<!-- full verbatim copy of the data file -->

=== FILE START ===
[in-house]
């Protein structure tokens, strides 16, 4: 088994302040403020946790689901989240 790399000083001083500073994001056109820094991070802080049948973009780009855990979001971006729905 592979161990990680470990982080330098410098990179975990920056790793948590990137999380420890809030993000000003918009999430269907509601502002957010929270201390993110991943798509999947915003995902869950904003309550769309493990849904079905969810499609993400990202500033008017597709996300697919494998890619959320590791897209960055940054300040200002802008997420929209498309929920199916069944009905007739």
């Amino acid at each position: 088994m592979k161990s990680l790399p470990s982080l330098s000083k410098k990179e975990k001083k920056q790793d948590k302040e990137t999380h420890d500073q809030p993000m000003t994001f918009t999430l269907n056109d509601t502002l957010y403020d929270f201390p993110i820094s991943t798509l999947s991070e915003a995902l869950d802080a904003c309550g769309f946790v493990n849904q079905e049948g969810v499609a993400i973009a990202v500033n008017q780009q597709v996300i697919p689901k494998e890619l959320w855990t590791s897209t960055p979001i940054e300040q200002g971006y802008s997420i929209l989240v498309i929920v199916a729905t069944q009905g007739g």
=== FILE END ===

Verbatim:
[in-house]
């Protein structure tokens, strides 16, 4: 088994302040403020946790689901989240 790399000083001083500073994001056109820094991070802080049948973009780009855990979001971006729905 592979161990990680470990982080330098410098990179975990920056790793948590990137999380420890809030993000000003918009999430269907509601502002957010929270201390993110991943798509999947915003995902869950904003309550769309493990849904079905969810499609993400990202500033008017597709996300697919494998890619959320590791897209960055940054300040200002802008997420929209498309929920199916069944009905007739």
């Amino acid at each position: 088994m592979k161990s990680l790399p470990s982080l330098s000083k410098k990179e975990k001083k920056q790793d948590k302040e990137t999380h420890d500073q809030p993000m000003t994001f918009t999430l269907n056109d509601t502002l957010y403020d929270f201390p993110i820094s991943t798509l999947s991070e915003a995902l869950d802080a904003c309550g769309f946790v493990n849904q079905e049948g969810v499609a993400i973009a990202v500033n008017q780009q597709v996300i697919p689901k494998e890619l959320w855990t590791s897209t960055p979001i940054e300040q200002g971006y802008s997420i929209l989240v498309i929920v199916a729905t069944q009905g007739g």